Disclosure: I received a free review copy of this book. However, my thoughts and opinions are, as always, entirely my own.


Comments { 27 }

Homemade Living with Ashley English Winner

Homemade Living with Ashley English

Goodness. There sure were a lot of you hoping to win Ashley English’s Homemade Living series! Deservedly too, as these books are truly excellent resources. Sadly, I have but one set to give away and has selected #927. That’s the comment left by Shelagh, who said,

“I am in the process of transforming green beans (purchased from a friend’s tiny  organic farm) into dilly beans, which will get us through the long, cold Maine winter. “Canning and Preserving” would be welcome reading material as I plan next year’s garden.”

Shelagh, here’s hoping that these books help you plan your plot for 2012! For the rest of you, I do encourage you to seek out Ashley’s books going forward. Whether you were interested in Canning & Preserving, Keeping Chickens, Home Dairy and Keeping Bees, treat yourself to a copy or request one from the local library. They are most definitely worth reading!

Comments { 2 }

Can It, Bottle It, Smoke It + Giveaway

Can It, Bottle It, Smoke It

It is stunning to me how much the world of information around canning, preserving and  DIY food arts has expanded in the last couple of years. When I first started this blog in early 2009, it was so easy to be familiar with the canon of books on the topic. I had them all and they took up about 18 inches of space on the bookshelf.

Can It, Bottle It, Smoke It

Then suddenly, a new wave of books started to flow onto the market. One of the best of this first round was Karen Solomon’s Jam It, Pickle It, Cure It. It offered instruction on canning, easy home dairy items and a variety of other projects that were universally welcomed by home cooks who wanted slightly more control over their food.

Can It, Bottle It, Smoke It

Karen recently published a follow-up volume called Can It, Bottle It, Smoke It that is just as delightful as her first book. It includes a handful traditional preserves, as well as instructions for homemade cereals (cornflakes! puffed rice!), miso, rice milk, smoked nuts  and so much more.

Can It, Bottle It, Smoke It

For those of you who were intrigued but overwhelmed by Charcutepalooza and its many meaty challenges, you’re going to want to take a peek at the Hunt It section of the book. Karen has included a series of accessible, easy to follow recipes for corned beef, pastrami and hot dogs (as well as instructions for how to transform those hot dogs into corn dogs.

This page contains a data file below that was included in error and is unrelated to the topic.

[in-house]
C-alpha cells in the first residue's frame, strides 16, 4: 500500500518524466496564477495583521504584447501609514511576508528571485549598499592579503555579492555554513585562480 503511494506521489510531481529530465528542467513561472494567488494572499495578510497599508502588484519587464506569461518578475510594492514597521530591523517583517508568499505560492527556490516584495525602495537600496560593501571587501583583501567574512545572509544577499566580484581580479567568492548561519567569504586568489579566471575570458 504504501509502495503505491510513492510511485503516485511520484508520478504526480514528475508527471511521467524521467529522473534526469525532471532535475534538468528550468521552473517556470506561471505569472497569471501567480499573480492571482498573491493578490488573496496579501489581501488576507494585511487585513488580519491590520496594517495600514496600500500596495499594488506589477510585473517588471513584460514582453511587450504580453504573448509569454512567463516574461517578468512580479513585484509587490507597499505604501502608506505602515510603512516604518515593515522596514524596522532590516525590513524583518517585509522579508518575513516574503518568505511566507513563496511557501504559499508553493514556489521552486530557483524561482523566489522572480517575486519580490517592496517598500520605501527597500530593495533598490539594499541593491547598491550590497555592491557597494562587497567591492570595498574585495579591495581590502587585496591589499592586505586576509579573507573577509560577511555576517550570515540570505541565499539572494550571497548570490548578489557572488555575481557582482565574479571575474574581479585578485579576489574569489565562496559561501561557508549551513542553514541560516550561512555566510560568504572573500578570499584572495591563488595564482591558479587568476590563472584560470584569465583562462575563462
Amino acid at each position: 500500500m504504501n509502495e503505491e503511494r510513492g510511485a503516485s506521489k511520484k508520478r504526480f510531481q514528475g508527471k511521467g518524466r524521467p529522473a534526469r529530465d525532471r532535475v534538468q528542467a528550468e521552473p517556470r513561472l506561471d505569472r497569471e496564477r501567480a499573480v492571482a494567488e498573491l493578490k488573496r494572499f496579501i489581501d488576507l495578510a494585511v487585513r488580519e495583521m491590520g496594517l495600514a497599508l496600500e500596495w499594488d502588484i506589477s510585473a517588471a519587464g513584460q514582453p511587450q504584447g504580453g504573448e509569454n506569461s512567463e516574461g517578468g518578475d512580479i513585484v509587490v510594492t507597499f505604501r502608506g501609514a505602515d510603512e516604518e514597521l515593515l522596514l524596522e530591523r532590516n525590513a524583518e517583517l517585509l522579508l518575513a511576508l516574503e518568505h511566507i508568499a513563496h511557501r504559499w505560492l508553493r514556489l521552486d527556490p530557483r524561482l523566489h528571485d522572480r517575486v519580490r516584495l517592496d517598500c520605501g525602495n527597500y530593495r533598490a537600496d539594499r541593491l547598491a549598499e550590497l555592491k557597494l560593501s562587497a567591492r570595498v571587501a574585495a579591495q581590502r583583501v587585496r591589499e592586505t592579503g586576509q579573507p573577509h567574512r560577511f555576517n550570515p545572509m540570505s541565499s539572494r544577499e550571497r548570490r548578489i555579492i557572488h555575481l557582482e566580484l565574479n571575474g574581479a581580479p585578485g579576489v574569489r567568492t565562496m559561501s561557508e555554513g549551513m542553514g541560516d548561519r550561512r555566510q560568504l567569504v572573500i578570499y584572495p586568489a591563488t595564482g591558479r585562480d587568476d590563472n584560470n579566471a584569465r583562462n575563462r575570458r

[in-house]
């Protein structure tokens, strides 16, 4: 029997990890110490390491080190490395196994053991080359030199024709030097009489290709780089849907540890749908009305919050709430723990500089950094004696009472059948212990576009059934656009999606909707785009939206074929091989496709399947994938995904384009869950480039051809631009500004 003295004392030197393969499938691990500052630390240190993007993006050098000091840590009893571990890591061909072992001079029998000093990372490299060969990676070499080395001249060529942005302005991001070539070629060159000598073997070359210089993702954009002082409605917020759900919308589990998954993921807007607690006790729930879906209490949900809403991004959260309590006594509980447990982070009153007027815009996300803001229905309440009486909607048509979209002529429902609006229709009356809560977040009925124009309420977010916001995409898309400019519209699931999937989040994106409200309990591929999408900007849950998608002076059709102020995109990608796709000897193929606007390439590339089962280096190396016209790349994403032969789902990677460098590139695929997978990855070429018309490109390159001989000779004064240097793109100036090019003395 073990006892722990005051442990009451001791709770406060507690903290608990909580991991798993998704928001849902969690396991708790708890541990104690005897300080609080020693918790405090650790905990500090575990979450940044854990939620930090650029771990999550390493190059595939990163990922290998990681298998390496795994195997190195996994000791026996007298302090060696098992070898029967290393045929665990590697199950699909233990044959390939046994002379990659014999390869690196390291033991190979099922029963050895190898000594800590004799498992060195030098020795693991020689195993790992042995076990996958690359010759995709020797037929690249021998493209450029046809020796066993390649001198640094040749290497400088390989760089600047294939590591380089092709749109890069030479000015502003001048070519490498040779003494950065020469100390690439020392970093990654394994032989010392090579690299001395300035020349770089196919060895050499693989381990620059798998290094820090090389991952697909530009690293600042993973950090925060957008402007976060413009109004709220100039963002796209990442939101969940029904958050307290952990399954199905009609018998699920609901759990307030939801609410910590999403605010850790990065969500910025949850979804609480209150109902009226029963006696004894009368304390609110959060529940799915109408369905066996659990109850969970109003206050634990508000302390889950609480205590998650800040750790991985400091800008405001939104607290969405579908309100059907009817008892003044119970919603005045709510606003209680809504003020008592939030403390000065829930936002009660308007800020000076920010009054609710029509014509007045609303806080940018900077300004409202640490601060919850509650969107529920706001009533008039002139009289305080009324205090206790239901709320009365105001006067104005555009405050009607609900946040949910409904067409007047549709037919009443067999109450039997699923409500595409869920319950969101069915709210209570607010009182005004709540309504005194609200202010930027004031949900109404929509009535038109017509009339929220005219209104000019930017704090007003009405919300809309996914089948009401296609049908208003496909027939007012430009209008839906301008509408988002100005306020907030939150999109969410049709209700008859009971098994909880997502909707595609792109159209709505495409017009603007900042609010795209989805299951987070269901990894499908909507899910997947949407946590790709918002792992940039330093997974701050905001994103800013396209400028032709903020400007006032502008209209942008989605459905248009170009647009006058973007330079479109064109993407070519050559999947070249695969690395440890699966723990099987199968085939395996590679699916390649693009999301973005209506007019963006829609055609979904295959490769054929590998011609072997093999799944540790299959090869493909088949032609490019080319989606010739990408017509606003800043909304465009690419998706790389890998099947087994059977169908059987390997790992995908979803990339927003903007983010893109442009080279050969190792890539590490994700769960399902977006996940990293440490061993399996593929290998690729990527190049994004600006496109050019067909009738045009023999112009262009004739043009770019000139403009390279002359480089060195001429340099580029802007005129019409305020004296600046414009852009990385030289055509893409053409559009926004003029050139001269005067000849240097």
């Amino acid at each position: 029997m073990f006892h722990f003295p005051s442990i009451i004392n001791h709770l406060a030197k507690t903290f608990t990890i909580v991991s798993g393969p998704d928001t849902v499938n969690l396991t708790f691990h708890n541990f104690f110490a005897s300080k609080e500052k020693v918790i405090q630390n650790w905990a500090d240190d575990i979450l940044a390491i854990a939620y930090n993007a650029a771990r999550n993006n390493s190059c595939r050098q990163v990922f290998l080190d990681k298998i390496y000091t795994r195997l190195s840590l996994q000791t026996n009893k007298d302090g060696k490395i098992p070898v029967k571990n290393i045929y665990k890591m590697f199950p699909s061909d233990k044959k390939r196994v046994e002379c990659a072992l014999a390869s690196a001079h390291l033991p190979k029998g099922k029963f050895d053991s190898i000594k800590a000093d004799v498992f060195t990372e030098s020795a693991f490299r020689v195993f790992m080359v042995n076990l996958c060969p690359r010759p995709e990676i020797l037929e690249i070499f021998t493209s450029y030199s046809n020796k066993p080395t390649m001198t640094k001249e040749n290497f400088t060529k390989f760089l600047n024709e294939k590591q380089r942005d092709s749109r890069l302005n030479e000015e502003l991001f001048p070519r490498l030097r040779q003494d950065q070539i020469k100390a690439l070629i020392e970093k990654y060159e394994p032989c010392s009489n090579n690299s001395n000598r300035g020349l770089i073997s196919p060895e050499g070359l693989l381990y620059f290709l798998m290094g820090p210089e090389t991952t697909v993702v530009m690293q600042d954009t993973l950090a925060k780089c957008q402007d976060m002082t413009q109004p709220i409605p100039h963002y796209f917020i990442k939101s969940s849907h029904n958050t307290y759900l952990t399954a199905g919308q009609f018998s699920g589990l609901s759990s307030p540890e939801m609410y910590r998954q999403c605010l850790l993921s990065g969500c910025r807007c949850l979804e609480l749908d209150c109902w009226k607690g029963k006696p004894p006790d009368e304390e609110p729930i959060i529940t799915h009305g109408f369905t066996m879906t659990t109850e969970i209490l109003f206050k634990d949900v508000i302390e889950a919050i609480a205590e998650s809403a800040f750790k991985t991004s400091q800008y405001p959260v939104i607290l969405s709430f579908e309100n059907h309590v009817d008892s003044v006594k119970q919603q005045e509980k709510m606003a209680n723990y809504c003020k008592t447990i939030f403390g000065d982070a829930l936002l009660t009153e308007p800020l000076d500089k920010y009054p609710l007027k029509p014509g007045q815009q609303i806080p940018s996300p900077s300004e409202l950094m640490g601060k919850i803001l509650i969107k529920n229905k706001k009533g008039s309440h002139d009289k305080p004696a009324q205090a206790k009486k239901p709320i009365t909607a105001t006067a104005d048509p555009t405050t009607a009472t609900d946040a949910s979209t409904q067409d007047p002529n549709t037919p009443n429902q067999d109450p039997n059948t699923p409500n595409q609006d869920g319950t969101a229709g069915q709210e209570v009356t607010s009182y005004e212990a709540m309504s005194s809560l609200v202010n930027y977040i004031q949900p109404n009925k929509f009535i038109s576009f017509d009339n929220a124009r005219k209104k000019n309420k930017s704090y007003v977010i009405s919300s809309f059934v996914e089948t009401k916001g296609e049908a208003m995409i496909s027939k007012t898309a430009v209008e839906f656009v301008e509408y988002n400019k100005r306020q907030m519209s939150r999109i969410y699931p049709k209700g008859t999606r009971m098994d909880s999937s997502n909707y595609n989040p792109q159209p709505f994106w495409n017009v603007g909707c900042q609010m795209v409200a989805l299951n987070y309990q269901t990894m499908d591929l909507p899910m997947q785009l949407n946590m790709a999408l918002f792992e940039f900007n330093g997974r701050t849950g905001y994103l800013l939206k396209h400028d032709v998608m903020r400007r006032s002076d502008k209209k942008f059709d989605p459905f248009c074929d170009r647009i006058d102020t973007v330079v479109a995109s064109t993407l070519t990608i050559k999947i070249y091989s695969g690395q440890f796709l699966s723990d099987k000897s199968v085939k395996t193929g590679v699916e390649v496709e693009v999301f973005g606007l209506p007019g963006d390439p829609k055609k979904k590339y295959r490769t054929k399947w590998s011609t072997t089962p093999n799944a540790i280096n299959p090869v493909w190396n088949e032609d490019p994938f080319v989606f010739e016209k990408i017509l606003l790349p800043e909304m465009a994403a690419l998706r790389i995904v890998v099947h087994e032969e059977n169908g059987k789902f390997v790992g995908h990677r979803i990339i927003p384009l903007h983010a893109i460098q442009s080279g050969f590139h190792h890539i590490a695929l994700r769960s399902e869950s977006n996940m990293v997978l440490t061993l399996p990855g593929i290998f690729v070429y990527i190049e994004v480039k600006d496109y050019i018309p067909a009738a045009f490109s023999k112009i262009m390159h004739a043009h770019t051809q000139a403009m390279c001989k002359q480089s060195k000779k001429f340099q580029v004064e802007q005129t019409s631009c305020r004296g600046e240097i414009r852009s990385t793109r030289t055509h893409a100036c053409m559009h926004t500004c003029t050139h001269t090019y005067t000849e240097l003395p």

Can It, Bottle It, Smoke It

Every time I sit down with this book for more than a few minutes, I start to itch for the kitchen. The urge to cook become irresistible. My apartment has seen her Sesame Rosemary Granola, the Basic Barbecue Sauce and the Pickled Grapes (so good).

Can It, Bottle It, Smoke It

Last fall when I was in San Francisco, I got to meet Karen. We were both judges at the Good Food Awards and during a break in the tasting, she bought me a cup of coffee and we shared tales of obsessive preserving and cookbook writing. Somehow, that led to a request that I write a blurb for the book’s back cover. Entirely flattered, I was thrilled to do it.

All that said, here’s the point I really want to make. Even if I’d never known the first book, never met Karen and never spent hours pouring over a xeroxed galley copy trying to concisely say why I thought it was so good, I would still like this book. The recipes are super solid. The head notes are full of personality. And the pictures are pretty. It’s definitely a buy it, use it, love it book.

So, all that said, let’s get to the good part. I have a copy of Can It, Bottle It, Smoke It to give away to a Food in Jars reader. Here are the details…

  1. To enter the giveaway, leave a comment on this post and share a kitchen project that you’ve been wanting to tackle.
  2. Comments will close at 11:59 pm eastern time on Tuesday, August 9.
  3. Giveaway is open to U.S. residents only (apologies to my more far-flung readers).
  4. One entry per person, please.

Disclosure: I received two copies of this book for free. I’m keeping one in the hopes that I can get Karen to sign it for me someday. The other I’m offering up here. However, despite the copies, that cup of coffee and my unconcealed admiration for Karen and her writing, my opinions are still all my own.